“Customers are asking for more lots to be ripped, and we’re at a little bit more than full capacity right now, so we’re looking for a second truck with a 4,000-gallon capacity to speed up filling time,” Roche says.

For other companies looking to expand their service offerings, Roche suggests looking to their current customers to see what kind of services can be added.

“We’ve all heard that it’s cheaper to sell to your existing customers than to find a new one, and it’s really true,” she says. “If there’s a need in their community for recertification of lots, be your customers’ solution. Investigate it and run the numbers. When we did that, it really showed that it would pay off, and now we’re seeing the benefits of that.”

She adds, “It’s really about the customer experience. If we can fulfill the need they have, then they start coming to us for other things too, so it’s really about being that customer-centric company.”

— Sarah Webb

Sarah Webb

Sarah Webb

Sarah Webb is Landscape Management's former managing editor. She holds a bachelor’s degree from Wittenberg University, where she studied journalism and Spanish. Prior to her role at LM, Sarah was an intern for Cleveland Magazine and a writing tutor.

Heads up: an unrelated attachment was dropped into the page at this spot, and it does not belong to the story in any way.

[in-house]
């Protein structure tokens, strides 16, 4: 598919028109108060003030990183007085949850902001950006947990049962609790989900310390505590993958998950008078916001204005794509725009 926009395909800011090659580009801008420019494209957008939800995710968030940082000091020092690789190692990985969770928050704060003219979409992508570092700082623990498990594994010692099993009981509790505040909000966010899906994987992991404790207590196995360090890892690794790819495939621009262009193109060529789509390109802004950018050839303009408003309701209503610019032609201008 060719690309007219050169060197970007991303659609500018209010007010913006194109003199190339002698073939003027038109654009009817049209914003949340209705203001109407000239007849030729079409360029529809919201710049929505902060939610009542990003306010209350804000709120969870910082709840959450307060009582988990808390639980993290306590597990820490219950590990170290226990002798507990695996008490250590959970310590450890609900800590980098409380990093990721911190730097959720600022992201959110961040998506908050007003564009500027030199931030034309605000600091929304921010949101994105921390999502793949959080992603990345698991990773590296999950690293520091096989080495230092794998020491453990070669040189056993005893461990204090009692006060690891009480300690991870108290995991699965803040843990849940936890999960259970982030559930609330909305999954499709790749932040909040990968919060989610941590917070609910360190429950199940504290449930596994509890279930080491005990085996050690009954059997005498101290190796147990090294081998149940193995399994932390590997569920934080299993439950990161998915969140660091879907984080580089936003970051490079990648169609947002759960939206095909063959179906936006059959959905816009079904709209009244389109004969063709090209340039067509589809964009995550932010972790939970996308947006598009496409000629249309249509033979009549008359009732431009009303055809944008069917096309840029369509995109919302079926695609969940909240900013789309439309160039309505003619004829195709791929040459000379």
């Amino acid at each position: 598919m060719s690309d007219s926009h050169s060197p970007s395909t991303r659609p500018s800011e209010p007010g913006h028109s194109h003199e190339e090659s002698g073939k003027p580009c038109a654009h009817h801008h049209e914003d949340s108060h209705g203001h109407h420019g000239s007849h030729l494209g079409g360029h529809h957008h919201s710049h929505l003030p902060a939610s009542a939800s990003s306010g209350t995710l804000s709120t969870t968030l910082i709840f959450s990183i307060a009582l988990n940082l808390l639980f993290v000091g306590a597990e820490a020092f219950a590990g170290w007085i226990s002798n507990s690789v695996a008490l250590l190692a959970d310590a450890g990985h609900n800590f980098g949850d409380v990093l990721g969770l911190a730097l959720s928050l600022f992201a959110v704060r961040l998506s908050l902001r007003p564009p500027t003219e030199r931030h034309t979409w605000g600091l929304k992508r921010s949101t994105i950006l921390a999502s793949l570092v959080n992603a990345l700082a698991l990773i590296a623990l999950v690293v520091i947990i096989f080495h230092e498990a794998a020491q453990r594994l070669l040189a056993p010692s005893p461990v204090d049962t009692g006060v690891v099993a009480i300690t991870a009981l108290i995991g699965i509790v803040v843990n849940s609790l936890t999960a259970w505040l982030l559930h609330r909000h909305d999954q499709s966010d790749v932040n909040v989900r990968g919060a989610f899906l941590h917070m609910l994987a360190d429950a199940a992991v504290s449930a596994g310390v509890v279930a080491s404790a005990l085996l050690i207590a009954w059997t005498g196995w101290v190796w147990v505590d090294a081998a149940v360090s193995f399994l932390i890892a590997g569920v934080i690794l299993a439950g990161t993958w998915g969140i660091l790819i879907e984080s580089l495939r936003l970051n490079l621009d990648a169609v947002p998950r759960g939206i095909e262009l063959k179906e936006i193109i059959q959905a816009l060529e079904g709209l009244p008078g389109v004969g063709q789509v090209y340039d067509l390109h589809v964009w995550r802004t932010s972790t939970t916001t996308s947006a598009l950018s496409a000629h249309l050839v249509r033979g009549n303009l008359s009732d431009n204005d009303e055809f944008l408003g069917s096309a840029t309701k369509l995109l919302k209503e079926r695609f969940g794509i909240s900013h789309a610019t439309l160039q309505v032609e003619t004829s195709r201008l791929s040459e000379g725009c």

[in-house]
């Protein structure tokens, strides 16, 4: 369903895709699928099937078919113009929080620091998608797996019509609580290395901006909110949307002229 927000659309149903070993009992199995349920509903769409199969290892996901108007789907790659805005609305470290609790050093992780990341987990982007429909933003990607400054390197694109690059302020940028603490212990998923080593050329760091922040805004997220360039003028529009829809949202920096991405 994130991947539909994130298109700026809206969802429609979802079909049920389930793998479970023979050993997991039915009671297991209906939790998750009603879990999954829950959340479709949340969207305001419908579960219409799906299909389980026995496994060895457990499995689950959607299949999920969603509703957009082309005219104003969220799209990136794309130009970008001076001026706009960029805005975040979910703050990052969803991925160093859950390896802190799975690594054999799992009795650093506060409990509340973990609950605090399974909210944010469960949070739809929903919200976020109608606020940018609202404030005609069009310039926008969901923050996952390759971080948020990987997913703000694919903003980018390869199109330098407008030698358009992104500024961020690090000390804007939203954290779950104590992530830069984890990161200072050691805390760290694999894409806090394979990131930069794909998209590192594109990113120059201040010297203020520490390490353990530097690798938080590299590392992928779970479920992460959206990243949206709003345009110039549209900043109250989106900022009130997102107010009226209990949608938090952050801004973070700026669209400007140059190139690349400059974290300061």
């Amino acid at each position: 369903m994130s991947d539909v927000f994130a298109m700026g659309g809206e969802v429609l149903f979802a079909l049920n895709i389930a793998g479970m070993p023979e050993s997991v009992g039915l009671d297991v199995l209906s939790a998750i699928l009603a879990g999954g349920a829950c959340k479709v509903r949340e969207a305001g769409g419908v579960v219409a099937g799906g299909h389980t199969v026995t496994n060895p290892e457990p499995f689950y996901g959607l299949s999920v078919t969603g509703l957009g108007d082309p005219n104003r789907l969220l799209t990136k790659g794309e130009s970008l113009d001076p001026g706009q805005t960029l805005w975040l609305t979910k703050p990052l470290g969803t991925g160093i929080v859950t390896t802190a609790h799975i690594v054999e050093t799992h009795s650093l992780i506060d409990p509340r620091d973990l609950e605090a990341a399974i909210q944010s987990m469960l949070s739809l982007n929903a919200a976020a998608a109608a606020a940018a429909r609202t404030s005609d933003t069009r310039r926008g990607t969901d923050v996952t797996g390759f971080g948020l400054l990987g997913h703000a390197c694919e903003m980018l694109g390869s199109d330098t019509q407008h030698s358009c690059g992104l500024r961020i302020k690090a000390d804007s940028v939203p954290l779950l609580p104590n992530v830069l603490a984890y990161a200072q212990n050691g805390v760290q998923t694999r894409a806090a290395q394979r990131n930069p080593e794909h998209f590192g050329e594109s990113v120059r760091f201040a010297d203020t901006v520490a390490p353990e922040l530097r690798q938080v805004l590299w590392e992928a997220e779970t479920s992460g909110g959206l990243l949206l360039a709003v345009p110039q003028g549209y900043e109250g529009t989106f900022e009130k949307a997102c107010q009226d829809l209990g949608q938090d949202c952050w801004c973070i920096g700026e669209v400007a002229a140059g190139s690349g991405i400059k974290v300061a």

Abby Hart

Abby Hart

Abby Hart is the former senior editor of Landscape Management. A native Clevelander, she spent 10 years in Chicago, where she was operations manager of a global hospitality consultancy. She also worked as managing editor of Illumine, a health and wellness magazine; and a marketing specialist for B2B publications. Abby has a degree in journalism from Boston University’s College of Communication.

Christina Herrick headshot (Photo: LM Staff)

Christina Herrick

Christina Herrick is a former Editor for Landscape Management. A Journalist graduate from Ohio Northern University, Christina is known for sharing her insightful experiences on the road with her audience.